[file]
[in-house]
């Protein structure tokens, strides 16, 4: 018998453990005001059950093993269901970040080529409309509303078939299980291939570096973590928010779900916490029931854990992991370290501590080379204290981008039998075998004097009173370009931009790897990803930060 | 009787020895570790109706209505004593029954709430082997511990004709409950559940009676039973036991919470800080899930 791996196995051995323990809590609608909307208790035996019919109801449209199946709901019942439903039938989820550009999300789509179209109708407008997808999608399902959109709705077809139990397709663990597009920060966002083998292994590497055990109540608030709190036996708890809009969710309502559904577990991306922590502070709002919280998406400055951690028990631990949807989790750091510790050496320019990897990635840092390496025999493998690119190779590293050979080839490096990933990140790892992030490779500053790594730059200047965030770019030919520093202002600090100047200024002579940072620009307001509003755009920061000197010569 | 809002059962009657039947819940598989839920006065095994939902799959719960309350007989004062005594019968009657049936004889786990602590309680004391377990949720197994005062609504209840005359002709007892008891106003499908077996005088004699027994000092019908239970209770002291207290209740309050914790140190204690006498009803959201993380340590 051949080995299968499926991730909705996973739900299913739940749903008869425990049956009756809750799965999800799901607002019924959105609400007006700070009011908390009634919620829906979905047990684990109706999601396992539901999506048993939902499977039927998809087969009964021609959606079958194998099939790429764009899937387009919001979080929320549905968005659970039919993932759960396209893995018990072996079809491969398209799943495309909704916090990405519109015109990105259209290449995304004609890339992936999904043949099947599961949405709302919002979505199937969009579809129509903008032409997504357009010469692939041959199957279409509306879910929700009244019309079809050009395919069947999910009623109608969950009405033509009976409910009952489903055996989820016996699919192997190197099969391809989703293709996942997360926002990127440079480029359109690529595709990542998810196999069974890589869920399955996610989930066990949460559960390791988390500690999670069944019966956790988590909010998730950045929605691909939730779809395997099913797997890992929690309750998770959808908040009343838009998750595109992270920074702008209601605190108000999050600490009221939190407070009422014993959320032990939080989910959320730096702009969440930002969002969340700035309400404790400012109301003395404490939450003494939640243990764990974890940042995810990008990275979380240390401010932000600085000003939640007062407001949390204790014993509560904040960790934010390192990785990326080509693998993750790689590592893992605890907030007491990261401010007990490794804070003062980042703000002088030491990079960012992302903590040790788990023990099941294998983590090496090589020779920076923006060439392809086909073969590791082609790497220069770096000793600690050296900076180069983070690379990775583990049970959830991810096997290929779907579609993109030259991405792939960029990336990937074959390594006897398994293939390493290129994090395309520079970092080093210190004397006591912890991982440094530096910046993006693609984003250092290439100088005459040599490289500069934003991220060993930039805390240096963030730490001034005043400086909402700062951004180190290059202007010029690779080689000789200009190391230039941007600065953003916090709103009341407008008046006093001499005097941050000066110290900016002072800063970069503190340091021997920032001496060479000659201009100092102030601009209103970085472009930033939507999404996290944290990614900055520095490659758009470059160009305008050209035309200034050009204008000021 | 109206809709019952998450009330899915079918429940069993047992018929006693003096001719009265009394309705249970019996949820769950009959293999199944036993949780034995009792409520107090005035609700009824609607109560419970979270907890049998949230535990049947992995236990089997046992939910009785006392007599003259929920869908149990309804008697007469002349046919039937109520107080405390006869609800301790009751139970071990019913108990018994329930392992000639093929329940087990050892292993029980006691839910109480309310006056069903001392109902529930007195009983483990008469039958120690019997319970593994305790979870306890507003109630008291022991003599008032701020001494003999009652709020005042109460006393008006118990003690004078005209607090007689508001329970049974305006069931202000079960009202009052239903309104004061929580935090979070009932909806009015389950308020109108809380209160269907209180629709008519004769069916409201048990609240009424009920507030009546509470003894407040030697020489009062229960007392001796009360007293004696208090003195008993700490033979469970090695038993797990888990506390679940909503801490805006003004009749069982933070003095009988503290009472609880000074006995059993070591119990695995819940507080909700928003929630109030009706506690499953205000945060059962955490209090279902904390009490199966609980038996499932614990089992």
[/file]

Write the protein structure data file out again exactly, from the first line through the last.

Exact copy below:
[in-house]
């Protein structure tokens, strides 16, 4: 018998453990005001059950093993269901970040080529409309509303078939299980291939570096973590928010779900916490029931854990992991370290501590080379204290981008039998075998004097009173370009931009790897990803930060 | 009787020895570790109706209505004593029954709430082997511990004709409950559940009676039973036991919470800080899930 791996196995051995323990809590609608909307208790035996019919109801449209199946709901019942439903039938989820550009999300789509179209109708407008997808999608399902959109709705077809139990397709663990597009920060966002083998292994590497055990109540608030709190036996708890809009969710309502559904577990991306922590502070709002919280998406400055951690028990631990949807989790750091510790050496320019990897990635840092390496025999493998690119190779590293050979080839490096990933990140790892992030490779500053790594730059200047965030770019030919520093202002600090100047200024002579940072620009307001509003755009920061000197010569 | 809002059962009657039947819940598989839920006065095994939902799959719960309350007989004062005594019968009657049936004889786990602590309680004391377990949720197994005062609504209840005359002709007892008891106003499908077996005088004699027994000092019908239970209770002291207290209740309050914790140190204690006498009803959201993380340590 051949080995299968499926991730909705996973739900299913739940749903008869425990049956009756809750799965999800799901607002019924959105609400007006700070009011908390009634919620829906979905047990684990109706999601396992539901999506048993939902499977039927998809087969009964021609959606079958194998099939790429764009899937387009919001979080929320549905968005659970039919993932759960396209893995018990072996079809491969398209799943495309909704916090990405519109015109990105259209290449995304004609890339992936999904043949099947599961949405709302919002979505199937969009579809129509903008032409997504357009010469692939041959199957279409509306879910929700009244019309079809050009395919069947999910009623109608969950009405033509009976409910009952489903055996989820016996699919192997190197099969391809989703293709996942997360926002990127440079480029359109690529595709990542998810196999069974890589869920399955996610989930066990949460559960390791988390500690999670069944019966956790988590909010998730950045929605691909939730779809395997099913797997890992929690309750998770959808908040009343838009998750595109992270920074702008209601605190108000999050600490009221939190407070009422014993959320032990939080989910959320730096702009969440930002969002969340700035309400404790400012109301003395404490939450003494939640243990764990974890940042995810990008990275979380240390401010932000600085000003939640007062407001949390204790014993509560904040960790934010390192990785990326080509693998993750790689590592893992605890907030007491990261401010007990490794804070003062980042703000002088030491990079960012992302903590040790788990023990099941294998983590090496090589020779920076923006060439392809086909073969590791082609790497220069770096000793600690050296900076180069983070690379990775583990049970959830991810096997290929779907579609993109030259991405792939960029990336990937074959390594006897398994293939390493290129994090395309520079970092080093210190004397006591912890991982440094530096910046993006693609984003250092290439100088005459040599490289500069934003991220060993930039805390240096963030730490001034005043400086909402700062951004180190290059202007010029690779080689000789200009190391230039941007600065953003916090709103009341407008008046006093001499005097941050000066110290900016002072800063970069503190340091021997920032001496060479000659201009100092102030601009209103970085472009930033939507999404996290944290990614900055520095490659758009470059160009305008050209035309200034050009204008000021 | 109206809709019952998450009330899915079918429940069993047992018929006693003096001719009265009394309705249970019996949820769950009959293999199944036993949780034995009792409520107090005035609700009824609607109560419970979270907890049998949230535990049947992995236990089997046992939910009785006392007599003259929920869908149990309804008697007469002349046919039937109520107080405390006869609800301790009751139970071990019913108990018994329930392992000639093929329940087990050892292993029980006691839910109480309310006056069903001392109902529930007195009983483990008469039958120690019997319970593994305790979870306890507003109630008291022991003599008032701020001494003999009652709020005042109460006393008006118990003690004078005209607090007689508001329970049974305006069931202000079960009202009052239903309104004061929580935090979070009932909806009015389950308020109108809380209160269907209180629709008519004769069916409201048990609240009424009920507030009546509470003894407040030697020489009062229960007392001796009360007293004696208090003195008993700490033979469970090695038993797990888990506390679940909503801490805006003004009749069982933070003095009988503290009472609880000074006995059993070591119990695995819940507080909700928003929630109030009706506690499953205000945060059962955490209090279902904390009490199966609980038996499932614990089992």